help with cycling a new tank?
Hey everyone. I thought I'd post here to see if anyone can help me out. I'm learning more and more about tank cycling while I'm doing it, and I'm afraid I may have messed up somewhere along the line.
I've got a 28 gallon tank which I just set up on Saturday. Currently, it's inhabitants only include two mystery snails and two African Dwarf frogs. I also have about 5 live plants, three of which are just baby plants. When I set up the tank, I did use gravel, decorations, and a filter from an established tank, as well as about 50% of the old tank's water. I made sure to keep everything wet to keep the bacteria alive in the transition.
Now, I bought some test stripes for everything but ammonia. Everything in the water seemed fine up until Monday, and that's when I put in some stuff to try to increase the ph because our tap water is slightly acidic which is bad for the snails.. I also fed my frogs, then I went to bed and woke up to a cloudy fish tank with nitrites and nitrates through the roof. I made the assumption that my ammonia was through the roof as well so I did an emergency partial water change and put in some stuff to eliminate the ammonia. I also put in some easy balance with "nitraban" which lowers nitrates...
The cloudiness has gone down some, and I was able to take some water into petsmart for them to test. My ph is back to what it was previously (about 6.8?) And my ammonia is nearly at zero, but my nitrites are off the chart still. The nitrates are in the safe zone, but not at zero.
My question is, by removing the ammonia and adding "nitraban" did I mess up part of the cycle? I guess I over reacted because I do have frogs living in there and I was worried they would die. Now my nitrites are high and that has me obviously worried as well. I bought some Prime per the pet stores recommendation, but that hasn't helped at all.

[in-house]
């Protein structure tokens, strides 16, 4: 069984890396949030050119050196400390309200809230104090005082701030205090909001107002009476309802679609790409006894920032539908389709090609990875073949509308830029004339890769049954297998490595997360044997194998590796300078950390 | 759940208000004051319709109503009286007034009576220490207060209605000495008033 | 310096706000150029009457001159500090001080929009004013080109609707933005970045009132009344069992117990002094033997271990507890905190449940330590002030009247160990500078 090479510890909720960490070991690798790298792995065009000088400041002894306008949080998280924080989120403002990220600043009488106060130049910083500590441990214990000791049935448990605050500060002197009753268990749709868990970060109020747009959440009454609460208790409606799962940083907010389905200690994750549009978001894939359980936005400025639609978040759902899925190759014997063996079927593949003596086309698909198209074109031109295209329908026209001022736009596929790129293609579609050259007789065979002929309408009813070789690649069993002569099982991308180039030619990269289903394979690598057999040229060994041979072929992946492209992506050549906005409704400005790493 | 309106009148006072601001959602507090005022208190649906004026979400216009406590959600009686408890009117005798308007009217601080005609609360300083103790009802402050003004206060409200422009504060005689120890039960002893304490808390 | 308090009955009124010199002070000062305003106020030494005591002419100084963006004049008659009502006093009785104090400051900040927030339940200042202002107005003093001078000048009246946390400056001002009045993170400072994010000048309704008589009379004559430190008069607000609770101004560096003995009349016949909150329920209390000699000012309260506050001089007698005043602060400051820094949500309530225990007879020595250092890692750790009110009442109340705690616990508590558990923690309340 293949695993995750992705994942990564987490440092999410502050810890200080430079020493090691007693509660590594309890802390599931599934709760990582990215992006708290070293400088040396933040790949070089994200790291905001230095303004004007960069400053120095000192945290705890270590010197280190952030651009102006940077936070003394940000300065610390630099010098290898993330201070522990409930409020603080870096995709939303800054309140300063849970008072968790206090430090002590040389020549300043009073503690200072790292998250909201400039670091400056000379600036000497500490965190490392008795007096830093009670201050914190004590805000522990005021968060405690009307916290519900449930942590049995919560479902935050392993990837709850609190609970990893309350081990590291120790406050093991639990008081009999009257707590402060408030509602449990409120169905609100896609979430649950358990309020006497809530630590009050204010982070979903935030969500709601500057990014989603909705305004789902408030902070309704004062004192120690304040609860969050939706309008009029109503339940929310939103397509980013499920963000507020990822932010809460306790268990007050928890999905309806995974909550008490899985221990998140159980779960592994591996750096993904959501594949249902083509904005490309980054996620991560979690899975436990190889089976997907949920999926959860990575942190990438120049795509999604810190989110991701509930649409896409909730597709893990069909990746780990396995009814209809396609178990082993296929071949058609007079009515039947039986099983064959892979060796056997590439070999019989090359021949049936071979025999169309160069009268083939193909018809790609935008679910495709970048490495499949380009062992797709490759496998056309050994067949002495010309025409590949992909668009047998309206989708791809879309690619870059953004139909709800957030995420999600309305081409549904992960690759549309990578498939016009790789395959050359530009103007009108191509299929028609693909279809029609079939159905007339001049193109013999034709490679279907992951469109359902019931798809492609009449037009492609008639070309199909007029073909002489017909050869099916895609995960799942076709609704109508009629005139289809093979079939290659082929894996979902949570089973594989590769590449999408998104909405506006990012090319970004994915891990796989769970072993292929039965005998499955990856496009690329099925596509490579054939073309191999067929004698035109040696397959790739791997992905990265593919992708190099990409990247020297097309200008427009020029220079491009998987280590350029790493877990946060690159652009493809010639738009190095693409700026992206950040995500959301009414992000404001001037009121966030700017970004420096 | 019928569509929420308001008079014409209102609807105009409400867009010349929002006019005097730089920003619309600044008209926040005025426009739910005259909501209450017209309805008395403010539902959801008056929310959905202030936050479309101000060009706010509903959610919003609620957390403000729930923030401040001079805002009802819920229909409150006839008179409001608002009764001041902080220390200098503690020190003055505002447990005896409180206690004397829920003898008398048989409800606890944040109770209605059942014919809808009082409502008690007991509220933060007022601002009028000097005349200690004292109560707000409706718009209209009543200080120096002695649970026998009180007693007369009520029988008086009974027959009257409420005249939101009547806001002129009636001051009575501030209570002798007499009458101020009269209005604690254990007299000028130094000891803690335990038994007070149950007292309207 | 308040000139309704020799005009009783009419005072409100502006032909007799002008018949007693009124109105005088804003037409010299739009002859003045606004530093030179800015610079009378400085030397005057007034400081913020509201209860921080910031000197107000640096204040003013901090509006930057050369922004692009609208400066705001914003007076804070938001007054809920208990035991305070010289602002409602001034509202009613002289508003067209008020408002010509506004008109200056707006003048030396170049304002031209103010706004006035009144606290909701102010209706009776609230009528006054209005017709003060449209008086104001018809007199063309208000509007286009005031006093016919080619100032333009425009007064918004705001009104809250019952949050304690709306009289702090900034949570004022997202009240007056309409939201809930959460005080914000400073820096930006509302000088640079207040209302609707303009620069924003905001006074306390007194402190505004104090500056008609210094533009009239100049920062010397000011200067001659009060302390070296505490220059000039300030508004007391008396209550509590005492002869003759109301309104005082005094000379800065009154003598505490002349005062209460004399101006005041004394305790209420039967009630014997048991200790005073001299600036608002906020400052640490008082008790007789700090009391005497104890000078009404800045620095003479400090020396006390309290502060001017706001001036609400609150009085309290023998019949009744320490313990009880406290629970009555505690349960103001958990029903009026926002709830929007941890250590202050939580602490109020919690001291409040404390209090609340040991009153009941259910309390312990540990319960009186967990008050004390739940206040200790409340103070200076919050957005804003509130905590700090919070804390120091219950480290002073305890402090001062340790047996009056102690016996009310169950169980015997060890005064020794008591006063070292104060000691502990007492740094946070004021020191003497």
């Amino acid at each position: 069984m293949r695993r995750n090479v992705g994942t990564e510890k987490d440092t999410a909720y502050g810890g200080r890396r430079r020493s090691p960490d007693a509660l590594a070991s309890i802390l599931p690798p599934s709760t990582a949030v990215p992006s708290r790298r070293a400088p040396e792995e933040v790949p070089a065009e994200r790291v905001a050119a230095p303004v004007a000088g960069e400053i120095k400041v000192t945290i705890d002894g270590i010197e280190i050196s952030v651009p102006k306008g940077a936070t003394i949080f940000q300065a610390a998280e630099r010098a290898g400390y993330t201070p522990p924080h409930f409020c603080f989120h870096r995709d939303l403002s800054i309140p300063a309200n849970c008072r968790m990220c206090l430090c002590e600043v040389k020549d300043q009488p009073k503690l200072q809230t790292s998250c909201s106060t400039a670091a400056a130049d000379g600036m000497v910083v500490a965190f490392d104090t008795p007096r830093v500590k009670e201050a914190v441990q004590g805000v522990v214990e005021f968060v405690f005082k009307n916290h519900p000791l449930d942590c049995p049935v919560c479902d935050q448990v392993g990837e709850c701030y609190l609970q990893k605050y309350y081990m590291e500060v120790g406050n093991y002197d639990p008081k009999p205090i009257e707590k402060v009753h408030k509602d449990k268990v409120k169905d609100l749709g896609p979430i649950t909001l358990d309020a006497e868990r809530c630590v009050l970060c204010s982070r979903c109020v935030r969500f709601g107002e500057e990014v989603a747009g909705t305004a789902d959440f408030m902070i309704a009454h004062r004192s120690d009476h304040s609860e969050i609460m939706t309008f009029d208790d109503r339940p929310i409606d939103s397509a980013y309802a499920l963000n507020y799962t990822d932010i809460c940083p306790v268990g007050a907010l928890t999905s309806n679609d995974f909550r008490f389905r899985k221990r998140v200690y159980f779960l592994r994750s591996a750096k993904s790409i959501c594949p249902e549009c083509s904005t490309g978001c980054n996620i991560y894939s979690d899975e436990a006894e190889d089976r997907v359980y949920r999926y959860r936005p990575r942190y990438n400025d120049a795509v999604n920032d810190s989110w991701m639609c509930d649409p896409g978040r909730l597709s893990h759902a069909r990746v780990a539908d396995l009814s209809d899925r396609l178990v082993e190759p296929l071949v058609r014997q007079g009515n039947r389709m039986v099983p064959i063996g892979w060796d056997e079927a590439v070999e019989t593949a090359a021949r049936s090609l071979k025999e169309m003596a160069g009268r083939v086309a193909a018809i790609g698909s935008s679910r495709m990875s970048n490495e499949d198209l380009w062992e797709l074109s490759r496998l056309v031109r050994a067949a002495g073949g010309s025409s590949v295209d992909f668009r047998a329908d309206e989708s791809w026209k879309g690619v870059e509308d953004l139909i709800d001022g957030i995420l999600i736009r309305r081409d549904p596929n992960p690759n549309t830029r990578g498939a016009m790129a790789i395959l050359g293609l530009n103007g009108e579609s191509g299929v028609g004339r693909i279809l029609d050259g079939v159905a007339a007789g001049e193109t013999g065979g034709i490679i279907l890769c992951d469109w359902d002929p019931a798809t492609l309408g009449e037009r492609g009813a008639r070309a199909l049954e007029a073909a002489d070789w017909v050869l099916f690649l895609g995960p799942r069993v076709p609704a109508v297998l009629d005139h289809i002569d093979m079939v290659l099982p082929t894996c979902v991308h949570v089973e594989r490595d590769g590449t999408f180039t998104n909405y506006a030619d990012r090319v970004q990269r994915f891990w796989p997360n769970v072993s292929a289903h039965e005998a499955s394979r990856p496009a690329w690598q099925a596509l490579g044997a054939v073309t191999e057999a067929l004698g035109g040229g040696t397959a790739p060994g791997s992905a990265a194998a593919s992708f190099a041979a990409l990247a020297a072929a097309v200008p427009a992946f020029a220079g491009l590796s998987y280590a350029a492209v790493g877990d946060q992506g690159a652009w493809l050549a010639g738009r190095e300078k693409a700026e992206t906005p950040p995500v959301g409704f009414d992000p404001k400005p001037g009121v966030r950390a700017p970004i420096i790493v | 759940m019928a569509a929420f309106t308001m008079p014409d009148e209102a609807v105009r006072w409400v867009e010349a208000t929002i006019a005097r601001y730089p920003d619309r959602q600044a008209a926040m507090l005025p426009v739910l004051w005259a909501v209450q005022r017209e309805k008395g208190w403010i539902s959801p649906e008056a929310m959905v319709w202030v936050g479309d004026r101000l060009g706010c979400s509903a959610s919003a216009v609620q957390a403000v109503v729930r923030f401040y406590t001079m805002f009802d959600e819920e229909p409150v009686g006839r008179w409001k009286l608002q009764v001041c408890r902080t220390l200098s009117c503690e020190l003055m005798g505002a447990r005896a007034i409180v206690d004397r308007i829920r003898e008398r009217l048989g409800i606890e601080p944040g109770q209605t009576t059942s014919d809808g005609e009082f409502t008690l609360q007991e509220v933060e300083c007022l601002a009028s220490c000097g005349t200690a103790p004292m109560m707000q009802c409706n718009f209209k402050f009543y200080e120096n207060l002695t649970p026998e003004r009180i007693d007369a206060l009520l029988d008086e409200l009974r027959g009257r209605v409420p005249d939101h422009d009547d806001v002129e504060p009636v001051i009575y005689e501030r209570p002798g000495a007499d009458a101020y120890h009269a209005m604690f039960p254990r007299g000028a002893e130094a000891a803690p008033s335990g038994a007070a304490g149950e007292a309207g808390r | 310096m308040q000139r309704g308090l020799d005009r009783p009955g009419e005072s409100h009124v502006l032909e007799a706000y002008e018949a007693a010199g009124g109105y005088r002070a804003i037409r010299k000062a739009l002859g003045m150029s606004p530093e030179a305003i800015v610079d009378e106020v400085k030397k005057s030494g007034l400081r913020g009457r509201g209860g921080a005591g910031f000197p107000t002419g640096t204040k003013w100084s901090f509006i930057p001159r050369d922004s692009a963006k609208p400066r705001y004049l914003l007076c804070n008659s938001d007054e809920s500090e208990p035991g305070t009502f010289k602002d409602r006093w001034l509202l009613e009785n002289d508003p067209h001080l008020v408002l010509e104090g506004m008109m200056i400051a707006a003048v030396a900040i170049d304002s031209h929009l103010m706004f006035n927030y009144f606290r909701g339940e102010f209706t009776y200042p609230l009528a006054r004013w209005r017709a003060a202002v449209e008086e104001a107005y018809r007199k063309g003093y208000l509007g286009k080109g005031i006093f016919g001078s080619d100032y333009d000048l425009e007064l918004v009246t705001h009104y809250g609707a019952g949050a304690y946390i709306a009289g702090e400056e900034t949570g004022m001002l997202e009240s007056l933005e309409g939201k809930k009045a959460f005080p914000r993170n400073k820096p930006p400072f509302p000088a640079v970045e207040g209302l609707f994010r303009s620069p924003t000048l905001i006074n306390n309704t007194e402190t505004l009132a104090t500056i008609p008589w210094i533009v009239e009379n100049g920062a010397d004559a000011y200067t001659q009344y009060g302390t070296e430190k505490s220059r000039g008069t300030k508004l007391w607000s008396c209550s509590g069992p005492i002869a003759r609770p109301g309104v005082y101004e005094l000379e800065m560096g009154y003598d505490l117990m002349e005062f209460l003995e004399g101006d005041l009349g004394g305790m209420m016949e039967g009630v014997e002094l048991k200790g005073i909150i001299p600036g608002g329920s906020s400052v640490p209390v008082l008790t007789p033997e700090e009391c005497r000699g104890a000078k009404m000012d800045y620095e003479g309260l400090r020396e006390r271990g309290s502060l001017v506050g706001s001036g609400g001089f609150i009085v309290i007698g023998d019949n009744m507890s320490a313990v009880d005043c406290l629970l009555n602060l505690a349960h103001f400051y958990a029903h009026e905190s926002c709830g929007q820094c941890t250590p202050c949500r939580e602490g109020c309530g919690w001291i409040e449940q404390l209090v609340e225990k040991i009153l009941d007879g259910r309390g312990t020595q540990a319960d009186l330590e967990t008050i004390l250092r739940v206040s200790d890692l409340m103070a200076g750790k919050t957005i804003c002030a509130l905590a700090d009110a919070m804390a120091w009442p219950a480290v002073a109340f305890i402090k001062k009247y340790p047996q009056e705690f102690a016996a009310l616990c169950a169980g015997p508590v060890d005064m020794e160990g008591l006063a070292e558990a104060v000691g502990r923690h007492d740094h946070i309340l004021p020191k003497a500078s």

Also, I bought Kent's calcium for my snails - is this enough to stop the affects of the acidic water? If I get fish who like the ph of the water, I'd like to leave that alone but I don't want the snails to suffer.
Oh, also, I did buy a new, bigger filter for the tank which won't fit the old bio filter from my old filter. I read online that I should just tin the two filter together for about two weeks to help with the growth of the bacteria on the new filter, is that right?
First thing is, welcome to Tropical Fish Keeping forum. Glad you found and joined us.
Yes on the filter question, run both together for a couple weeks.
From your description I would expect plenty of bacteria to have been transferred over. Let's eliminate obvious things first. What exactly is the pH adjuster you used? And how often?